Evolutionary Cognition Lab

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Research Projects

The human face as an evolved signaling system 


Human faces convey information about identity, age, sex, health, fertility, etc. and movements of the face operate as complex social signals. We are running a number of projects investigating people¬ís sensitivity to these signals. 


Projects currently underway are investigating non-verbal dynamic signaling in a variety of social contexts - the way people's facial movements communicate a wealth of subtle information to their social partners - as well as the brain mechanisms underlying such signaling, the evolution of attractiveness cues, and what they indicate about the owner of the face, and the possible uniqueness of human faces as signallers - do humans have specifically evolved mechanisms to process only human faces, or does this processing extend to other kinds of faces, or to bodies, etc? 


We are also interested in the role of movement in conveying many of these signals - to what extent, for example, does facial movement help in recognising individuals?



The evolution of spatial cognitive mechanisms


There is now a well established link between the ecology of a species and its performance on spatial tasks (although there is still some skepticism). For example, when a nectar-feeding bird visits a particular flower they usually empty it of nectar, so it is a bad place to go back to - at least until it has had time to refill. Consistent with this natural fluctuation, we have discovered that the tendency to avoid or return to previously rewarding locations is influenced by the amount of time between visits in Regent honeyeaters, despite the fact that the birds we used had never been exposed to natural flower replenishment rates. Similarly, we have found that Noisy miners, which feed  on both nectar and insects, also have a strong tendency to avoid a recently rewarding location - but only if the reward is nectar.


Similarly, can we understand the kind of spatial information humans are good and/or bad at using in terms of human evolutionary history? Has this resulted in males and females having slightly different spatial propensities? We have collected some data  which is at least consistent with the idea that human males and females might have brains that are adapted to process different kinds of spatial information, as a consequence of specialising on either hunting or gathering in our evolutionary past.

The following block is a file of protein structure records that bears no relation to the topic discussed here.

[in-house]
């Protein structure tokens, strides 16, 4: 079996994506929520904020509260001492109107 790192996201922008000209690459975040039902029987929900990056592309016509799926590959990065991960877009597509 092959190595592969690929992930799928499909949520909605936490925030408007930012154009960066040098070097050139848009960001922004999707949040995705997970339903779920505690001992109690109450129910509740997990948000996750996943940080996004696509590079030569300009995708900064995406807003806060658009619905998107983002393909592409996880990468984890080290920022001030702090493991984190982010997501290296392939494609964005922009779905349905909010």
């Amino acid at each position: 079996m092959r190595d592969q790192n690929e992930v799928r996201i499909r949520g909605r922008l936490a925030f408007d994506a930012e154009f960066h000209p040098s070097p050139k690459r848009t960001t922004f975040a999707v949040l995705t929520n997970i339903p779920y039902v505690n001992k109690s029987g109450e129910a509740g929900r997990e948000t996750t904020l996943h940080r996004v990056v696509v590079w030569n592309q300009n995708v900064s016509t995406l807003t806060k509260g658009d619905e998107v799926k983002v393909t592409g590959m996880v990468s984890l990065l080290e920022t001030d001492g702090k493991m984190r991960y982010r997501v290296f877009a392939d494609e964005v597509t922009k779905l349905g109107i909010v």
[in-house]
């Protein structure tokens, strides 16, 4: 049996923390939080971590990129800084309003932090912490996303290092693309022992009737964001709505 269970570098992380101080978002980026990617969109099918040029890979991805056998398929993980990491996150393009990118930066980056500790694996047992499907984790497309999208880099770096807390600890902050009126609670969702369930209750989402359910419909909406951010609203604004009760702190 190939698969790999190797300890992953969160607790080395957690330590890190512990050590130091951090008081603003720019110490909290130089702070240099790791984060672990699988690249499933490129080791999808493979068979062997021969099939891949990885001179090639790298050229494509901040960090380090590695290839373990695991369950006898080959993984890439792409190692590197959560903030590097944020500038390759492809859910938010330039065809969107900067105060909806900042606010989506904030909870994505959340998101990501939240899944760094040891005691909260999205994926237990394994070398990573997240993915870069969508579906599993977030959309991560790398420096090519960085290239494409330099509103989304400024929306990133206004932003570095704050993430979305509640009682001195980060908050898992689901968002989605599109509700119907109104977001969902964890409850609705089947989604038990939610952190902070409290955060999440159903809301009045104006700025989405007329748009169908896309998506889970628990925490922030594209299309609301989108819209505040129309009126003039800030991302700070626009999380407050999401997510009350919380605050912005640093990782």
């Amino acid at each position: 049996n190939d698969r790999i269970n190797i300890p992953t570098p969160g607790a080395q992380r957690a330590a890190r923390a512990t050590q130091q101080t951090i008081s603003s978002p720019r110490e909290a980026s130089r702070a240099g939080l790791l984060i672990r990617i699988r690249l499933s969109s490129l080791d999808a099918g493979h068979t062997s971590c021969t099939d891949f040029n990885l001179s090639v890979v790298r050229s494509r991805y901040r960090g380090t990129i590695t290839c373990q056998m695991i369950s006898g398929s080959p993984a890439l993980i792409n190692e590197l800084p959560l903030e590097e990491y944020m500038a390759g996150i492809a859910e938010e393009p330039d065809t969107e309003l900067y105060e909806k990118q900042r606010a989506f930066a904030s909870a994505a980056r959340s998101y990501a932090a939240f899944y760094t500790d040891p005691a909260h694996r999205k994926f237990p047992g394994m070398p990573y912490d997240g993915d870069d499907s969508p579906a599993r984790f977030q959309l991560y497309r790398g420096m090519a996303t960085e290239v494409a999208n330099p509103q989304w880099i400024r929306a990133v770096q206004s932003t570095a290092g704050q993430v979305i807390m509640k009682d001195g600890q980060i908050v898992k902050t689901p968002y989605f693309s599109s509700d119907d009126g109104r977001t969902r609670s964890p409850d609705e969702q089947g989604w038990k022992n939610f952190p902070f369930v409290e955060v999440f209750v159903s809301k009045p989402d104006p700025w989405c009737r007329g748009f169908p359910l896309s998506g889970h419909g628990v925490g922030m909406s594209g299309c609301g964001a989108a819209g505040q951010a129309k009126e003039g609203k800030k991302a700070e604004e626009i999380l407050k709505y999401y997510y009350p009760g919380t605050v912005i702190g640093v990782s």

The evolution of visual sensitivities


This project is investigating how the visual environment a particular species inhabits (its visual ecology) determines its visual sensitivities, via shaping its neural apparatus. Consider, for example, how different the available information in the visual world of a bird is, given that it can easily gain a wide range of perspectives on a scene unavailable to a land-based perceiver like a human. Or consider the problem faced by a marine mammal, which evolved from a land-based animal (and so had a visual system adapted to terrestrial regularities), but which now must deal with a visual world in which many of those regularities no longer apply - under water you can't rely on objects having predictable viewpoints or velocities determined by their own locomotion, for example. 


One such study is examining the way in which Jacky lizards (Amphibolurus muricatus) process visual motion information. Do they have particular sensitivity to stimuli that are of biological significance to them (like the  movements in male aggressive signals, or movements of their prey), and if so, how? Has communicative signalling in Jacky lizards capitalised on existing perceptual sensitivities, or has the signalling provided selection pressure to evolve new sensitivities? 


We are also applying this logic to human vision - what can we understand about how people see the world (including illusions they fall for) by asking what a particular kind of visual sensitivity is actually for?